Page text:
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Black Friday: 5 Reasons to Skip the Madness

(MoneyWatch) You're a target. With some analysts predicting a decline in consumer holiday spending, retailers are redoubling efforts to get people into their stores.

(MoneyWatch) You're a target. With some analysts predicting a decline inconsumer holiday spending, retailers are redoubling efforts to get people into their stores.

Although Black Friday (which may soon need a snappy name now that it isincreasingly encroaching into Thanksgiving) is the official start of holiday shopping madness, you don't have to join the insanity. Here are five great reasons to skip Black Friday.

False savings. The main reason people hit the stores on Black Friday is, of course, to save money. Just one problem: The savings are often bogus. As the Wall Street Journal explains, the supposed discounts on merchandise are often illusory. 

For one, retailers have suppliers create special lower-end versions of products that, combined with volume discounts, are designed to preserve a store's profit margins. Pre-sale prices are also often artificially pumped up to make markdowns look bigger. Relatively few of the items are actually loss-leaders, where the retailer sells below its cost simply to get people in at the store to buy other products. If that were the case, given that gross margins of major retailers have been flat over the last few years, the other items would have to be relatively expensive to make up the money that was lost.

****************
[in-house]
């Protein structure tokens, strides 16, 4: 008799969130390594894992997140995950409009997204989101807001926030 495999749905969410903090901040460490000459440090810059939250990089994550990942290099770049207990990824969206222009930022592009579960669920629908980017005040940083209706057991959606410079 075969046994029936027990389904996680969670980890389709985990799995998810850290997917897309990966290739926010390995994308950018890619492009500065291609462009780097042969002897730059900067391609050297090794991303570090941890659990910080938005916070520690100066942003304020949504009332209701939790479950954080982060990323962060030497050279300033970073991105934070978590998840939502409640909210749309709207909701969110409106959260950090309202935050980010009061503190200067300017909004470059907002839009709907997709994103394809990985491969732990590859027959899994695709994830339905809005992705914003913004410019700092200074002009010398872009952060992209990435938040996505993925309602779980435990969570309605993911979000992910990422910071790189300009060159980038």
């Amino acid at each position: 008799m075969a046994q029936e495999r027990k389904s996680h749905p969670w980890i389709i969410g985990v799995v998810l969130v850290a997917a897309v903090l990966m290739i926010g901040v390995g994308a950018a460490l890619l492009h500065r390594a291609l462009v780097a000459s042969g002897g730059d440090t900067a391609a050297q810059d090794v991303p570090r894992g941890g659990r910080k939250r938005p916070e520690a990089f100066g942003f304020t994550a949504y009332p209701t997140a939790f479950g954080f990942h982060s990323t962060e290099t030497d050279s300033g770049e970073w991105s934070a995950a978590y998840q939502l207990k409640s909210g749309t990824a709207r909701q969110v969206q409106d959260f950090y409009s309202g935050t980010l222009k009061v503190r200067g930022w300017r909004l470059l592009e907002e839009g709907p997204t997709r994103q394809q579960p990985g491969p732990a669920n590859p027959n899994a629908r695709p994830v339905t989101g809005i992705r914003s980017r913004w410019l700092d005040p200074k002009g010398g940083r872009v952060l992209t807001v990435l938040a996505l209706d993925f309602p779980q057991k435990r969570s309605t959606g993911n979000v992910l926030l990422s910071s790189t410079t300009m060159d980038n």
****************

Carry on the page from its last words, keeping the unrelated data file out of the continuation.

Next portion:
Unpleasant conditions. Sure, there is a communal aspect to Black Friday that can make it fun to stand in line in the middle of the night with family and friends. But for many people, the crowds, hassle, long checkout lines and odd hours to get in on the rush is more trouble than it's worth. 

Selection is rarely what you're promised. Not only do Black Friday sales often not represent true bargains, but popular items frequently run out within minutes of a store opening its doors. Retailers are bank on the fact that consumers spend up to 70 percent of their holiday budget in the first two stores they shop in. So long as you walk in, they know statistically they'll do OK, particularly as people tend to buy large items first.

You might be one of the few to get the handfuls of discounted items, but chances are greater that you will be one of the many who don't. That's when people shift gears and look for an alternate which -- no surprise -- will likely cost more. That increases store margins and consumer costs.

Hidden costs. Not only must you brave the crowds for phony "bargains," but the entire experience can cost you more than what you spend at the mall. Whether it's time burning time and gas sitting in traffic, meals out, parking costs or money for a sitter, savings on gifts can easily be frittered away on these and other ancillary expenses. 

Better alternatives -- like every other day of the week. Forget Black Friday. There are plenty of online specials, often from retailers that also have brick-and-mortar stores in case there's a problem with purchase. Specials continue, shipping is often free, and you don't have to stand in line at odd hours in the hope of getting a bargain. Click from one retailer to another and save money from the convenience and comfort of home. And happy holidays.

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